37. 37. Implementation of OFDM  CFO ESTIMATION TECHNIQUES:  Moose’s Method Using this relationship CFO can be estimated as: This is the well known Moose’s method. Although the range of CFO estimated is |ε|≤0.5
38. 38. Implementation of OFDM  CFO ESTIMATION TECHNIQUES:  Schmidl’s and the Improvement method is different in terms of the Pilot arrangement.  In Schmidl method we use two repeated N/2 length long pilot sequences.  While in the Improvement method we use four repeated N/4 length long pilot sequences.
39. 39. Implementation of OFDM  CFO ESTIMATION TECHNIQUES:
40. 40. Implementation of OFDM  CFO ESTIMATION TECHNIQUES: Schmidl Method Here CFO estimation is done with a single step. We use the correlation between the two PN sequences to determine an intermediate variable.
41. 41. Implementation of OFDM  CFO ESTIMATION TECHNIQUES: Schmidl Method In is the sum of all noise, which can be regarded as AWGN when N is larger enough. CFO estimated by taking the phase of ϕ.
42. 42. Implementation of OFDM  CFO ESTIMATION TECHNIQUES:  Improvement Method This estimation is done in two steps. First we do a coarse estimation to get the coarse CFO value. Then after correcting for this rough value we do a fine estimation on the corrected signal to get a better approximation to the true value.  Coarse Estimation This estimation is done by the following iteration to get the intermediate value.
43. 43. Implementation of OFDM  CFO ESTIMATION TECHNIQUES:  Improvement Method Essentially we are correlating the first and fourth N/4 length pilot symbols. Coarse estimate is obtained by taking the phase of φ1.
44. 44. Implementation of OFDM  CFO ESTIMATION TECHNIQUES:  Correction The received signal is corrected by accounting for the CFO estimated.
45. 45. Implementation of OFDM  CFO ESTIMATION TECHNIQUES:  Fine Estimation This estimation is done by the following iteration to get a second intermediate value.
46. 46. Implementation of OFDM  CFO ESTIMATION TECHNIQUES:  Fine Estimation This estimation is done by the following iteration to get a second intermediate value.
47. 47. Implementation of OFDM  CFO ESTIMATION TECHNIQUES:  Fine Estimation Here we are correlating the second and third N/4 length pilot symbols. Where ε2=ε-ε1 the residual CFO. Fine estimate is obtained by taking the phase of φ2. The total CFO is the sum of the fine and coarse estimates.
48. 48. Advantages and Drawbacks  Advantages:  OFDM can easily adapt to severe channel conditions without the need for complex channel equalisation algorithms being employed  It is robust when combatting narrow-band co-channel interference. As only some of the channels will be affected, not all data is lost and error coding can combat this.  Intersymbol interference, ISI is less of a problem with OFDM because low data rates are carried by each carrier.  Provides high levels of spectral efficiency.  Relatively insensitive to timing errors  Allows single frequency networks to be used - particularly important for broadcasters where this facility gives a significant improvement in spectral usage.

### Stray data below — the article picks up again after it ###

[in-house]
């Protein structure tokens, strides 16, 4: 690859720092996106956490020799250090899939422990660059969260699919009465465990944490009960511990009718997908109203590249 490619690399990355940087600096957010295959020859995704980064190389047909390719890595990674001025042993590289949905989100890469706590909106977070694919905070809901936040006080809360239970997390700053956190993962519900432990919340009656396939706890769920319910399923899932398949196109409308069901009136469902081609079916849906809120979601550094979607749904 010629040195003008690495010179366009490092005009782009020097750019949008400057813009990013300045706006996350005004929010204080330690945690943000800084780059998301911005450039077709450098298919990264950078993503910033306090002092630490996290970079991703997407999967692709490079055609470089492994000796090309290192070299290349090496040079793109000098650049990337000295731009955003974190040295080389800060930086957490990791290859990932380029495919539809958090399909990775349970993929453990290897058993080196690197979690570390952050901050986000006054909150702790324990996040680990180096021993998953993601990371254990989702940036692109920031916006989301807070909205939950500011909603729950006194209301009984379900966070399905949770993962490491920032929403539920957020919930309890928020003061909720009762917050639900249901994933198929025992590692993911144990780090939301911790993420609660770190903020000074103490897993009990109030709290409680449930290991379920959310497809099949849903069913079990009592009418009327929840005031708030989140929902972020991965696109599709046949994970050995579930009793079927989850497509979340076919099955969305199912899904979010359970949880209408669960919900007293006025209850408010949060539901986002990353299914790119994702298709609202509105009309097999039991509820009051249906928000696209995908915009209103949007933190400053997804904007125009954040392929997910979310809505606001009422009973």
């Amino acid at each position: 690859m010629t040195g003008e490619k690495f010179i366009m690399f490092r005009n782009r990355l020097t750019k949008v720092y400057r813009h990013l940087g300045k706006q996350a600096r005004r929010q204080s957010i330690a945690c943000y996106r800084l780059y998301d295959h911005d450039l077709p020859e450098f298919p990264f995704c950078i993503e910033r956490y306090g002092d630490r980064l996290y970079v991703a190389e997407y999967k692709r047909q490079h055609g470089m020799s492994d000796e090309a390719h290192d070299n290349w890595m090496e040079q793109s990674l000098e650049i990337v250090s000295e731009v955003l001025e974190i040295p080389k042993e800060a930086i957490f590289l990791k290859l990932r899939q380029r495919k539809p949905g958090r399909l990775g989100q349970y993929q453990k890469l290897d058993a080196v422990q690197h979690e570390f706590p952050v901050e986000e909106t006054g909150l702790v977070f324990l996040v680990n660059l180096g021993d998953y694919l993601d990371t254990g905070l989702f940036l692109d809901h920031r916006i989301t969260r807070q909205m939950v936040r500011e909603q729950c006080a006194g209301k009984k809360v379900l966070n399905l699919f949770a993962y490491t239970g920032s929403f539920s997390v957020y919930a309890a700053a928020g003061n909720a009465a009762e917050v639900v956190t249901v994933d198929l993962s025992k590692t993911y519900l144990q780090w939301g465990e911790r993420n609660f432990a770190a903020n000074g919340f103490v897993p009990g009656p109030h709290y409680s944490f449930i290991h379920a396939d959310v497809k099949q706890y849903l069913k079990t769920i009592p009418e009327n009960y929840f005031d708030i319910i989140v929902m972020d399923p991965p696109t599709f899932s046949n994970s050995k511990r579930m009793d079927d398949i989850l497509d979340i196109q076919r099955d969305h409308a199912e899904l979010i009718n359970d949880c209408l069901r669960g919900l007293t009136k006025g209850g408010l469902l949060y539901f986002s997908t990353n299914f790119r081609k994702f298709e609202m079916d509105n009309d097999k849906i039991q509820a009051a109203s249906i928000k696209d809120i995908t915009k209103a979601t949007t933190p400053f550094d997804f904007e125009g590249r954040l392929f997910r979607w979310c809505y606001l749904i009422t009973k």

49. 49. Advantages and Drawbacks Drawbacks :  High peak-to average-power ratio (PAPR) This put high demand on linearity in amplifiers.  Phase noise error cause degradation to OFDM system  Very sensitive time frequency synchronization
50. 50. FDMA  The available bandwidth is divided into frequency bands.  Each station is allocated a band to send its data.  each band is reserved for a specific station, and it belongs to the station all the time.  Each station also uses a bandpass filter to confine the transmitter frequencies.
51. 51. FDMA  To prevent station interferences, the allocated bands are separated from one another by small guard bands.
52. 52. FDMA  We need to emphasize that although FDMA and frequency-division multiplexing (FDM) conceptually seem similar, there are differences between them. FDM is a physical layer technique that combines the loads from low bandwidth  channels and transmits them by using a high-bandwidth channel.  The multiplexer modulates the signals, combines them, and creates a bandpass signal. The bandwidth of each channel is shifted by the multiplexer.
53. 53. FDMA  FDMA, on the other hand, is an access method in the data-link layer. The datalink  layer in each station tells its physical layer to make a bandpass signal from the data passed to it.  The signal must be created in the allocated band.  There is no physical multiplexer at the physical layer.  The signals created at each station are automatically bandpass-filtered.  They are mixed when they are sent to the common channel.
54. 54. Thanks

### Hinweis der Redaktion

• Introductory notes.